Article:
Fears over immunity crash claims raised 25 years before Harry Dunn’s death
A Foreign Office official raised concerns over the potential for a car crash involving a diplomatic immunity claim 25 years before the death of Harry Dunn, documents before the High Court have revealed.
Government fears over accidents outside RAF Croughton came to light as the teenage motorcyclist’s family had their first court battle with the Foreign Secretary Dominic Raab and Northamptonshire Police on Thursday.
Charlotte Charles and Tim Dunn allege that suspect Anne Sacoolas – in line with agreements made between the UK and the US – should have had her claim to immunity pre-waived.
In a so-called “Exchange of Notes” between the two countries in 1994-95, an agreement was made over immunity for administrative and technical staff at RAF Croughton “on the understanding that the United States government … waives the immunity … in respect of acts performed outside the course of their duties”.
But another document disclosed by the Foreign Office (FCO) – a briefing note sent to Sir Tony Baldry, then a junior FCO minister, in May 1995 – concerns were raised that “an accident involving the claim of immunity could make the local if not national headlines”.
Sir Tony said in a witness statement for the High Court case that he believed FCO lawyers at the time would not have “created a situation whereby immunity was waived for agents outside work, but not for their spouses”.
In his statement about the immunity granted to staff at RAF Croughton, Sir Tony said: “We were obviously extremely unhappy at the prospect of technicians and their dependants being placed above the law, and this I made clear by instructing that any agreement must be conditional upon the waiver.
“I am sure that the US did not and would not have raised any specific request for dependants to be exempted from the law – had they done so I would have refused or at the very least referred this matter to the Secretary of State for him to decide.
“I cannot imagine any government agreeing to such an arrangement.”
The Dunn family recruited the former Tory MP for their case against Mr Raab – in which they allege that the Foreign Secretary acted unlawfully over the departure of suspect Sacoolas.
The 42-year-old American was charged with causing Harry’s death by dangerous driving in December last year following the crash outside RAF Croughton in August.
She claimed diplomatic immunity and was able to return to the US on September 15, 19 days after the teenager’s death.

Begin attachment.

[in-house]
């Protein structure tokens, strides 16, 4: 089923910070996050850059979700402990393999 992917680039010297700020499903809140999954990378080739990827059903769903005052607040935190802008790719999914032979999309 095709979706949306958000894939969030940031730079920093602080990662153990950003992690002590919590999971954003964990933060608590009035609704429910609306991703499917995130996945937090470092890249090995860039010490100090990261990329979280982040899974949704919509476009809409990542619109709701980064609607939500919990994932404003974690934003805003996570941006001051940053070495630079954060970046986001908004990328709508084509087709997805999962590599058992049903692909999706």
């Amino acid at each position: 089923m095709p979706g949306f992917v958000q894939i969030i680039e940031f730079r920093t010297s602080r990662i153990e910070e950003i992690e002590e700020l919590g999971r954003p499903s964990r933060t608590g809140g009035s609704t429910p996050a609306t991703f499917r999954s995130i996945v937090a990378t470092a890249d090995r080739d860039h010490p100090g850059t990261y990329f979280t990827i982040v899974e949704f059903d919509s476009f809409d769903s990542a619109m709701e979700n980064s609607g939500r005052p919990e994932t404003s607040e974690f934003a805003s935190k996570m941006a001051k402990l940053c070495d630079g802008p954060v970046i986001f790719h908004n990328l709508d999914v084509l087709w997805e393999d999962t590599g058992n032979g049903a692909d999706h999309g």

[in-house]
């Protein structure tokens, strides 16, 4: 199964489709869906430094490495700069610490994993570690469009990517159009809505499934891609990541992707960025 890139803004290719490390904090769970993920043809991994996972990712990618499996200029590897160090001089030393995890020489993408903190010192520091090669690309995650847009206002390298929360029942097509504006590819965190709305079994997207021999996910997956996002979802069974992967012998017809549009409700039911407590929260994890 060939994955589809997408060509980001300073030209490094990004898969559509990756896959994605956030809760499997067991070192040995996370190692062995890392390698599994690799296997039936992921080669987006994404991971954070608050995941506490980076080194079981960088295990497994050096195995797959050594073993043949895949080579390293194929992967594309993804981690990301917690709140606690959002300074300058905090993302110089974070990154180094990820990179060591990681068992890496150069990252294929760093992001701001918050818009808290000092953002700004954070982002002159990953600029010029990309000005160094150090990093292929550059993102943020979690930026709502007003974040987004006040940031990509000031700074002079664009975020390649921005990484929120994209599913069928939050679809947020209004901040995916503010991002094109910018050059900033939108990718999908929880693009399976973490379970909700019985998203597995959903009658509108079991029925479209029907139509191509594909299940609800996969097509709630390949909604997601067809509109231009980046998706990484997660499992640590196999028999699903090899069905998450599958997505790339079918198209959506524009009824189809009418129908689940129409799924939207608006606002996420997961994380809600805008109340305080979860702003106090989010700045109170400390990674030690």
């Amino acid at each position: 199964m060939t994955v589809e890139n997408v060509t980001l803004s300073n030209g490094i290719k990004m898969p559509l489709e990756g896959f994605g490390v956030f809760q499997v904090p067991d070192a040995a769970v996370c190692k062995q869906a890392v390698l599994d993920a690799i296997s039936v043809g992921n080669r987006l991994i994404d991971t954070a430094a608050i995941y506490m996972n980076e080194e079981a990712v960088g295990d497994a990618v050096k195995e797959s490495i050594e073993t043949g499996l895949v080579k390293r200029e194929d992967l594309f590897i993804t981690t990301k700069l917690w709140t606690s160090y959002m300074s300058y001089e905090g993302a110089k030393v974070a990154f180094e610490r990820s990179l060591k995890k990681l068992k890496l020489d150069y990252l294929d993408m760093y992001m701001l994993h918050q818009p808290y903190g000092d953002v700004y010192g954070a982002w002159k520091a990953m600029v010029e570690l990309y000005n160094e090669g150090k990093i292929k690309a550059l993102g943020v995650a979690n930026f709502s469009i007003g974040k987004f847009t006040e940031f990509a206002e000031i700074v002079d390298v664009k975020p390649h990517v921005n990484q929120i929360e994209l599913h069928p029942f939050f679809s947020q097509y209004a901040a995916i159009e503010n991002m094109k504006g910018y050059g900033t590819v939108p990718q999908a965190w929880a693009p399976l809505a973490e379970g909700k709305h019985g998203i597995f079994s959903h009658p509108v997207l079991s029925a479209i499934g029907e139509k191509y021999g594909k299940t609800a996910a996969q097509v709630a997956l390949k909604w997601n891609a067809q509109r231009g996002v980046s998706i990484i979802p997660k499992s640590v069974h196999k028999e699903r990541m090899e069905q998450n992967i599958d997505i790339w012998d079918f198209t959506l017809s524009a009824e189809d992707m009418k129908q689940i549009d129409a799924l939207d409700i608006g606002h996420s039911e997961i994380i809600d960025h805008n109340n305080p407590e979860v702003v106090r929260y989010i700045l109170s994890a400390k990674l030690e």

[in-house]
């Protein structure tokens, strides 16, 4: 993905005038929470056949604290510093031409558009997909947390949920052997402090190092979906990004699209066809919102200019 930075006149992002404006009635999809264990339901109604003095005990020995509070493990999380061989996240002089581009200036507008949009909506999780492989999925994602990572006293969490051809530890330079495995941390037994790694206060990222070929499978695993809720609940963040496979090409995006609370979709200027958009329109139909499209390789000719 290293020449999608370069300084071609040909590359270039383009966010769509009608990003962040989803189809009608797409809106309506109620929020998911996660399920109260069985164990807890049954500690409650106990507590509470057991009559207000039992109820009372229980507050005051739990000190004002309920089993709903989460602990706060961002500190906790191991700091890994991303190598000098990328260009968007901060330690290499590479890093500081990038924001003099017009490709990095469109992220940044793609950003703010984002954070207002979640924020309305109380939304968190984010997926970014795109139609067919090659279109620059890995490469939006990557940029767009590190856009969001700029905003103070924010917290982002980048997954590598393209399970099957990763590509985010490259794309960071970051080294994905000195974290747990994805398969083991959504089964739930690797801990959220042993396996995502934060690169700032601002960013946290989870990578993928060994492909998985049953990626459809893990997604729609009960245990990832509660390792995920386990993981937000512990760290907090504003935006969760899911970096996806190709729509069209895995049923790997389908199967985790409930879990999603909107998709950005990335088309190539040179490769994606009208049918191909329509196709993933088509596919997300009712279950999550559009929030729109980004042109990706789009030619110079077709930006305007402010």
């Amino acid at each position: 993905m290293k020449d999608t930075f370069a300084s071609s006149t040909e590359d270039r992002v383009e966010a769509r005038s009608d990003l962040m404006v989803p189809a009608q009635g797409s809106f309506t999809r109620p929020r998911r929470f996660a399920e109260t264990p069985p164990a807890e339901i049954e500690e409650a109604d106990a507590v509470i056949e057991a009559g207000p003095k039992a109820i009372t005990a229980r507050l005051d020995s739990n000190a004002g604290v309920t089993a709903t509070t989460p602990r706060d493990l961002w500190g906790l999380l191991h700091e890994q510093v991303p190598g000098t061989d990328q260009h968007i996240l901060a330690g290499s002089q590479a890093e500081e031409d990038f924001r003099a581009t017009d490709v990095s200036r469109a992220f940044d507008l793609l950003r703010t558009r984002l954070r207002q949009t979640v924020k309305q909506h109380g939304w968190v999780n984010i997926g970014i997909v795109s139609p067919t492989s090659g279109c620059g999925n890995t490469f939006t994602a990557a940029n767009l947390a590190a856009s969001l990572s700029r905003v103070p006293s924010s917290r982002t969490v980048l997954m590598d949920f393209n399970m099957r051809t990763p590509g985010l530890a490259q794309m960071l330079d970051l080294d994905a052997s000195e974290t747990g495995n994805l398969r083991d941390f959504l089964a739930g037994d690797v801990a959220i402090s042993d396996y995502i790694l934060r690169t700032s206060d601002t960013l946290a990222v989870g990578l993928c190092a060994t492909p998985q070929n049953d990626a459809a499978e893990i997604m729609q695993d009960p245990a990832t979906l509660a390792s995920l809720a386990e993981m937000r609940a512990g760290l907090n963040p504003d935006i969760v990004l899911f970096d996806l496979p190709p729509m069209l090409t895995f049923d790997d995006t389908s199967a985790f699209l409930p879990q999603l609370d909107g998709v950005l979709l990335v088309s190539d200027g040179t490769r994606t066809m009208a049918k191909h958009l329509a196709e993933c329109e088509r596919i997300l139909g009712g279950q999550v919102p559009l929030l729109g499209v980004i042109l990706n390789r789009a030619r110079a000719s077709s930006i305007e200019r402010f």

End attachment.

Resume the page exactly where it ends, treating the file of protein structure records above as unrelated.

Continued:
Documents also showed that a representative of the Crown Prosecution Service expressed their doubts to the FCO and police that the UK had the “political leverage” to persuade the US into a “change of heart”.
The September 20 email read: “Sadly, I have to agree with your view that it is highly unlikely that any prosecution can be brought in this matter.
“If it is the position that the suspect has diplomatic immunity and that the US is declining to waive the same, that would amount to a complete bar to prosecution.
“It is difficult to see what further steps could be taken. I do not know whether there are lines of ‘appeal’ open to the FCO.
“It seems to me that the only possibility would be for the US to have a change of heart and I doubt whether the UK has the political leverage to make that happen.”
Court documents – previously seen by the PA news agency before the hearing – showed that a senior diplomat at the FCO had sent a text message to their US Embassy counterpart saying they should “feel able” to put Sacoolas on the next flight home.
Initial disclosure documents, which surfaced earlier this year, showed a briefing note copied to Mr Raab’s private secretary from three days after the fatal crash – which revealed concern for some “very unpalatable headlines”.
A witness statement from the senior investigating officer at Northamptonshire Police said an official at the FCO had requested the force delay telling the family that a waiver for Sacoolas’s diplomatic immunity had been declined by the US – adding that it would help if they could get their “ducks in a row” beforehand.
At a preliminary hearing on Thursday, conducted remotely via Skype, the family are asking Lord Justice Flaux and Mr Justice Saini to order the Foreign Office to disclose further evidence ahead of a full hearing.